She said the preferred solution would be to have the coal ash removed, either placing it in a lined landfill to prevent seepage, or to recycle it into cinder blocks or other non-toxic substances.
“Bottom line is, these are unlined, toxic land?lls on the banks of a river,” Adams said. “… As long as they’re there, they’ll be contaminating groundwater (and) surface water.”
During the public comment period, Erin Culbert, communications manager for Duke Energy, spoke from a seat in the audience.
Culbert said there were “inaccuracies” in the presentation made by Naujoks and Adams, but did not specify.
Culbert also said she and other Duke Energy representatives in the audience had copies of monitoring well test data with them, and offered to share it with those attending the meeting.
“We continue to have no evidence to support that you are at risk,” Culbert said, and added that if there were any indications of danger from coal ash, Duke Energy would be “proactive” in responding.
Sean DeNeale, a Duke Energy environmental engineer, said that some of the exceedances reported concern standards for “taste and odor” in groundwater.
DeNeale said that some of the elements found in recent tests may come from iron and manganese in naturally-occurring red clay “and don’t pose a health risk.”
DeNeale said that Duke Energy “would welcome the opportunity to split samples with the state” – that is, to test samples of water taken by the Dept. of Environment and Natural Resources, with both that agency and Duke Energy providing test results.
Naujoks responded by saying that his group had submitted “numerous public records requests to get Duke’s monitoring well data … and the state won’t give it to us.”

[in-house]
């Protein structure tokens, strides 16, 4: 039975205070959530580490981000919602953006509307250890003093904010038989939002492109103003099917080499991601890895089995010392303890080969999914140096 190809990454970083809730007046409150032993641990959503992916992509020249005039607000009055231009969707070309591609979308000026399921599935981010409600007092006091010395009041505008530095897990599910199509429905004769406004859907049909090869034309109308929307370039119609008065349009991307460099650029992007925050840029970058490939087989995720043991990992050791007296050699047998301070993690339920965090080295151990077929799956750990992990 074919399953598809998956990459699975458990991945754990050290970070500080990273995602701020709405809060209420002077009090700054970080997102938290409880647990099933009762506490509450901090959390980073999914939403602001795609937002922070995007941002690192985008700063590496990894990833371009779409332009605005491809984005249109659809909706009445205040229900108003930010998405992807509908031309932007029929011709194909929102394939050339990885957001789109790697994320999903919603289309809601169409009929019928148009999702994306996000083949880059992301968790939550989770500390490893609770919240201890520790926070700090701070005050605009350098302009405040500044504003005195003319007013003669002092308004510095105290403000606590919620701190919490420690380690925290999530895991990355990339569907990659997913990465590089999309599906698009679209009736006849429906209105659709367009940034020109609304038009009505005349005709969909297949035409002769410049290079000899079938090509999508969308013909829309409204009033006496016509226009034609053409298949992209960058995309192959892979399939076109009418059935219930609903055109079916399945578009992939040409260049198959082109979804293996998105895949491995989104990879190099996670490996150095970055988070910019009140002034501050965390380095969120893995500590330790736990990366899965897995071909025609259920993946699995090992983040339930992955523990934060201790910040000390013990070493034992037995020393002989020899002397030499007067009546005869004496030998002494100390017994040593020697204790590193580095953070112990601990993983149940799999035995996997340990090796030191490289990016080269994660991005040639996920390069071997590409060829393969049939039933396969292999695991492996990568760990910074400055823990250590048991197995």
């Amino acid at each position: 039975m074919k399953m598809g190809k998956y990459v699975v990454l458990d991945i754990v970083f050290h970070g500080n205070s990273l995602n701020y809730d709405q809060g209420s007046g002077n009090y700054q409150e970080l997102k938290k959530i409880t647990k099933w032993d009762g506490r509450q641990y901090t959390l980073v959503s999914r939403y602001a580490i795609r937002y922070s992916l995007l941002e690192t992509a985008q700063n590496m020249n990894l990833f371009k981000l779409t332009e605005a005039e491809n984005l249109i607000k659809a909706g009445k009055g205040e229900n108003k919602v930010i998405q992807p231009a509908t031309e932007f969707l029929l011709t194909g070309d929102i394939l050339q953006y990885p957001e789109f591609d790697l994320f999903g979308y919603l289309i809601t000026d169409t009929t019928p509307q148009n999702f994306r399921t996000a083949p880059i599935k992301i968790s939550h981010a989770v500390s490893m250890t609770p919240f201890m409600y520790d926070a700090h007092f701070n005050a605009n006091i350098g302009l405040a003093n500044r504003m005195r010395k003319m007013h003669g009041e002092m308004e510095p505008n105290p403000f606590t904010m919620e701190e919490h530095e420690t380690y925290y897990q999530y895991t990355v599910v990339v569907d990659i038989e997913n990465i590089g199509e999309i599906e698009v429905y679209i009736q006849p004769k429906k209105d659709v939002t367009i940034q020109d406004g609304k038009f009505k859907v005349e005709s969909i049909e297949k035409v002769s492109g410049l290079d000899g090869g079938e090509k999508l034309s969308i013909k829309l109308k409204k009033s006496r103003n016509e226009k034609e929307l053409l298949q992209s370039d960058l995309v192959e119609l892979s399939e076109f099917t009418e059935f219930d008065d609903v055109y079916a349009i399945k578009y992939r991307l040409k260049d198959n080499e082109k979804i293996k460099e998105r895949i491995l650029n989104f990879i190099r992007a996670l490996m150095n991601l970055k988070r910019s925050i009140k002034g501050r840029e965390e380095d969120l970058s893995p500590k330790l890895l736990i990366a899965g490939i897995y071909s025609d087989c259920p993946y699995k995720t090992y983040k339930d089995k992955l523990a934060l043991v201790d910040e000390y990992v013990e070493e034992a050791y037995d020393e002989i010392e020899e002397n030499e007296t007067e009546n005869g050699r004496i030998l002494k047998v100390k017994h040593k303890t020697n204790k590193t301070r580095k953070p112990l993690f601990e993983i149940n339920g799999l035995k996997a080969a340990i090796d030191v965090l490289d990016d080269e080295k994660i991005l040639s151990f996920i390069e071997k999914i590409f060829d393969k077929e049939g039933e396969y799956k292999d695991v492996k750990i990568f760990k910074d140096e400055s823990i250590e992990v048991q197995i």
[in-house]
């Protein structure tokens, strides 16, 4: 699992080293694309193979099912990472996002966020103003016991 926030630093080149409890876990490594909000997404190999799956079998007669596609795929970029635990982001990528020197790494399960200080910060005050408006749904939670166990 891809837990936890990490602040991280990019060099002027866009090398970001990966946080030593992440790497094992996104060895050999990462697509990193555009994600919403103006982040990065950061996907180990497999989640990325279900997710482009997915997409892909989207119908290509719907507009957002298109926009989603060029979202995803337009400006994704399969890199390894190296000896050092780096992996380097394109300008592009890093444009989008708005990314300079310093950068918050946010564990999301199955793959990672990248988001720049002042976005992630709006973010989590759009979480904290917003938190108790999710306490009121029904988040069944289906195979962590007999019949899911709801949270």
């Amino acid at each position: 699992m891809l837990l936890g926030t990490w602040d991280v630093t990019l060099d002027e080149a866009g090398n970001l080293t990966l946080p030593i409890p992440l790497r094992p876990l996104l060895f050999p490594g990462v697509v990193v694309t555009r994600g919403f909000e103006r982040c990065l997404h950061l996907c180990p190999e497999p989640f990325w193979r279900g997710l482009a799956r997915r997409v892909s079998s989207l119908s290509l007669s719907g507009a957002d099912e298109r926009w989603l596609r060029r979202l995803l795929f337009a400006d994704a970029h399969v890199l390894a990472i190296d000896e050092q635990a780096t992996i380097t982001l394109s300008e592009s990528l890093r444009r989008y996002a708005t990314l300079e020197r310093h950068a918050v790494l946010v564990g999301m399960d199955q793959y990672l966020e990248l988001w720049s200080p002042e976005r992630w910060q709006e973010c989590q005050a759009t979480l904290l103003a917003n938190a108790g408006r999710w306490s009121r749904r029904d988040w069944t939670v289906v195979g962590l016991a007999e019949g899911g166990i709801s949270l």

Naujoks said that because of that fact, and a lawsuit alleging inappropriate ties between Duke Energy and the state, “I really don’t see how we can trust our state agency to represent our residents’ interests.”
DeNeale said that if there any safety concerns are found, “we (Duke Energy) are going to be a good neighbor.”
He went on to say that, in the case of residents near a coal ash pond outside Wilmington who were supplied with clean drinking water by Duke Energy after their groundwater was found to be contaminated, the issue involved high levels of boron.
“That’s a plume that typically goes ahead of other constituents, (and) we had indications early on … that it was moving in that direction,” DeNeale said. “We don’t see that here at Buck.”
Deborah Graham, who lives nearby, asked Culbert if Duke Energy would be willing to test local residents’ wells if asked.
“I think we could take that back to the company,” Culbert said. “…We would encourage you to have your water tested, if you want to do that.”
A short time later, following some other questions, Graham said, “Duke has been a good neighbor to us, but when a concern has come up now, we want Duke to continue to be a good neighbor.”
“I do live on Dukeville Road, and yes, I am concerned about it,” Graham said.
Regarding the issue of removal versus on-site storage of coal ash, Culbert said that “the vast majority” of coal ash in North Carolina “is handled at lined land?lls,” and that such facilities had not been installed at the Buck plant because it’s slated to be retired.
Culbert said the company would listen to residents’ opinions about how best to handle the coal ash already stored on the site, including the option to cap the existing ash ponds and leave the coal ash in place – a solution opposed by Adams and
After the meeting ended, residents expressed a mix of opinions about what they had learned.
“The one thing that wasn’t brought up in there is, the cost of this” – capping or removing coal ash – “shouldn’t be passed on to customers,” Reggie Gobble said.
Gobble lives on Leonard Road, and said his son lives adjacent to a coal ash pond.
“We had no control over (coal ash), Duke had total control,” Gobble said.
For her part, Graham said she had been skeptical about the Yadkin Riverkeeper report before the meeting.
After hearing both sides, Graham said again that Duke Energy “has always been a good neighbor,” but that she wanted to have her well water tested.
“They (Duke Energy) could solve a lot of this if they would just do that. It would be nice if they offered, for those of us who live out here,” Graham said.
Contact Hugh Fisher via the editor’s desk at 704-797-4244.